Dave gave the man a long stare. The doctor, and especially the security guard, seemed to be very serious. They were not participating in any games here. So Dave was on his own for this one, facing something unknown. He felt scared for his mental health. Then he realized he had to say something. But he couldn't deal with his problem right now, so he'd have to escape the situation.
"It just really hurt, that's all. I'm sorry if I might have frightened you. It was a...reflex. But I should really go." Dave moved for the door. The doctor and the guard remained motionless. "I'll take your advice and stop listening to loud music," Dave said weakly.
The doctor gave him a startled look, but didn't protest as Dave moved to leave. The doctor seemed relieved, perfectly content to ignore his curiosity and let the strange man with the electronic ear be on his way...fast.
Dave felt the hallway spin as he made his way for the elevator. He tried not to panic, as he reached out for his balance. But just as he felt himself steadying, there was a short buzz in his ear and the hallway lurched violently. He flew headlong down the hall, as the floor dropped away beneath him, and he found himself rolling down a near vertical surface. He grabbed the frame of a doorway as he tumbled by and managed to get a hold. His body stopped moving and the gravity normalized.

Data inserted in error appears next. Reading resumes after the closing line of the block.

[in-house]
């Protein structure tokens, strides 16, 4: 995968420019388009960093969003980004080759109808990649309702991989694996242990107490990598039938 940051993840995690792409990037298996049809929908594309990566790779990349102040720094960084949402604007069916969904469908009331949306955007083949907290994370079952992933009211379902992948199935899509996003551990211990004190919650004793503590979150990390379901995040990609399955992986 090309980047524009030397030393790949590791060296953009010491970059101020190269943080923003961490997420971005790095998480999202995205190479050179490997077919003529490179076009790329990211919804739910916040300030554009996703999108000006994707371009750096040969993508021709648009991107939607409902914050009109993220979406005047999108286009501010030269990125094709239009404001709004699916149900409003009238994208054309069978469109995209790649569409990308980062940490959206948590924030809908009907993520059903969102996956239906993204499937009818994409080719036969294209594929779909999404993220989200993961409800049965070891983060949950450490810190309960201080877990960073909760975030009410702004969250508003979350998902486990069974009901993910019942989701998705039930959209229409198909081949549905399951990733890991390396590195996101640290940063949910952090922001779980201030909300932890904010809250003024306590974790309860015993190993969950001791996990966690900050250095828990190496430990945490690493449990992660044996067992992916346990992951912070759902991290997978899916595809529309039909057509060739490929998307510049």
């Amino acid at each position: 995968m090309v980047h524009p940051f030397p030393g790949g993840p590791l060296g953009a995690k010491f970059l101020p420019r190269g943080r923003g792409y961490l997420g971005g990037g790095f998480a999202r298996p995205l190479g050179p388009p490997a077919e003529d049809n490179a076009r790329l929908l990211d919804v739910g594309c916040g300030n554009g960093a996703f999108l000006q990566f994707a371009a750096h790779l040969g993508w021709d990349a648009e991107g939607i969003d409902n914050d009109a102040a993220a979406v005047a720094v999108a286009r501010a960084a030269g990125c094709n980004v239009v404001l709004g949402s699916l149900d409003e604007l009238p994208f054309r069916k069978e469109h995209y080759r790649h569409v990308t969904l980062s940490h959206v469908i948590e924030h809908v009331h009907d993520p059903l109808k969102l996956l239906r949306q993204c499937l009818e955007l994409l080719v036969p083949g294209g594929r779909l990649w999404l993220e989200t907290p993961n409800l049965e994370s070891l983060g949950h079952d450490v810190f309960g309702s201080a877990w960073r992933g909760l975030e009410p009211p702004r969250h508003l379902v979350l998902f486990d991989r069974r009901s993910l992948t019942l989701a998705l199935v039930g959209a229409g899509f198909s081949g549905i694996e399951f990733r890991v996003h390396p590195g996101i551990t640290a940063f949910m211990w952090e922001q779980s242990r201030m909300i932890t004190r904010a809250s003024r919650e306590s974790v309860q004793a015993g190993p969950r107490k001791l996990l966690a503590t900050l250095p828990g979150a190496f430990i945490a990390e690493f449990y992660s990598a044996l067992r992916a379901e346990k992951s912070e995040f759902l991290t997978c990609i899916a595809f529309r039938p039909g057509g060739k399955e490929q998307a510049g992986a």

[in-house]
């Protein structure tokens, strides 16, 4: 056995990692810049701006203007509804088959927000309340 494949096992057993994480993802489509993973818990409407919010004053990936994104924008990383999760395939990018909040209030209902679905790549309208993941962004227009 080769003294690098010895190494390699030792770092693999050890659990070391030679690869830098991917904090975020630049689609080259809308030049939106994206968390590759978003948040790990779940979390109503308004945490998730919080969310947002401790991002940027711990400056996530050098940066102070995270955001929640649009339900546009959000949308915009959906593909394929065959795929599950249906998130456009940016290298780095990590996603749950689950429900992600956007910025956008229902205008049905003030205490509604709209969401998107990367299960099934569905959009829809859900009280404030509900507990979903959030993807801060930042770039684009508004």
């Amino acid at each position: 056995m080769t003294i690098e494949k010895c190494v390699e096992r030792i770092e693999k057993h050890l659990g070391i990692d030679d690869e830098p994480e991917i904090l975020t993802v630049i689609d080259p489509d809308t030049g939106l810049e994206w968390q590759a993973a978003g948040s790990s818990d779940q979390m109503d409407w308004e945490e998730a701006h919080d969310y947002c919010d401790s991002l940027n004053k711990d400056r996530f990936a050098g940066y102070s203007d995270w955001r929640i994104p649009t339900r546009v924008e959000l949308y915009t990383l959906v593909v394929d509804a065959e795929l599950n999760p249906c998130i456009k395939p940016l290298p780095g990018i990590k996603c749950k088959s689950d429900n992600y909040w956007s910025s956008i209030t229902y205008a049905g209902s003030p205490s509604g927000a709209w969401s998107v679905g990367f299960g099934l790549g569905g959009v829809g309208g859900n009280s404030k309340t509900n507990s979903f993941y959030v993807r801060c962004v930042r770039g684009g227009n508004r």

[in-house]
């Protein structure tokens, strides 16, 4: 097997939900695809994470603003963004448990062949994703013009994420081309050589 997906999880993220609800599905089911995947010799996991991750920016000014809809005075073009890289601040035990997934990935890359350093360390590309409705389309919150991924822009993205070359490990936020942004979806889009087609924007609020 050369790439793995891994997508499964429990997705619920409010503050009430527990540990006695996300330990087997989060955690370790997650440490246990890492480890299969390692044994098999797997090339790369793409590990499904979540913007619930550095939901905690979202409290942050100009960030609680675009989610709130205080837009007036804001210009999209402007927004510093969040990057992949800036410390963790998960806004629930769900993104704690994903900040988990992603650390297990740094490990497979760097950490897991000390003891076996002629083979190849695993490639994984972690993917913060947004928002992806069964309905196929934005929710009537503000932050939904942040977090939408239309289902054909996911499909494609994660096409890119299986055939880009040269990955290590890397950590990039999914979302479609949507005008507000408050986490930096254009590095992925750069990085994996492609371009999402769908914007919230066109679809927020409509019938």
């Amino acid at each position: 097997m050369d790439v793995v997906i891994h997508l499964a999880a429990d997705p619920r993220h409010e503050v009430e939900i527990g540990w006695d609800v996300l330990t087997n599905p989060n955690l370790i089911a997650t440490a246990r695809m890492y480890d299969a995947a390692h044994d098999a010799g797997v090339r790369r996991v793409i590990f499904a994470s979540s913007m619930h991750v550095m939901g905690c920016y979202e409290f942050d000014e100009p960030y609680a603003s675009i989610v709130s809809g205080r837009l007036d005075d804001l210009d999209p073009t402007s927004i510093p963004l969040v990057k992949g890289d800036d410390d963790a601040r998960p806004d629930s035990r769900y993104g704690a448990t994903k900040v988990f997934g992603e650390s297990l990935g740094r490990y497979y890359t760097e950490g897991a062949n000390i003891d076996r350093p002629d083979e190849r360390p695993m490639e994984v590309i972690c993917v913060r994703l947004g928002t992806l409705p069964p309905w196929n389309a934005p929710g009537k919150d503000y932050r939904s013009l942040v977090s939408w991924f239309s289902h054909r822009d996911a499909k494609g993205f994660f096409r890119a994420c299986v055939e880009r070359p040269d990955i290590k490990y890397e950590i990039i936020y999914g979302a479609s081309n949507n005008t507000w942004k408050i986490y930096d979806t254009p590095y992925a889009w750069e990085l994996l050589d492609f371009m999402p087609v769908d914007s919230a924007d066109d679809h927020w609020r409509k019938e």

Through the beating adrenaline, a voice offered a logical explanation. He received it with a slightly desperate grasp and found a slight relief in its logic: balance is sensed through the inner ear. It wasn't gravity that had changed. It was his sense of balance. He hadn't really been falling.
He burst a goofy smile as he thought about what he must have looked like, a fully grown man rolling down the hall. But when the image was fully in his head, it offered no amusement. Something was seriously wrong with him.
Whatever was in his ear was gaining far too much control.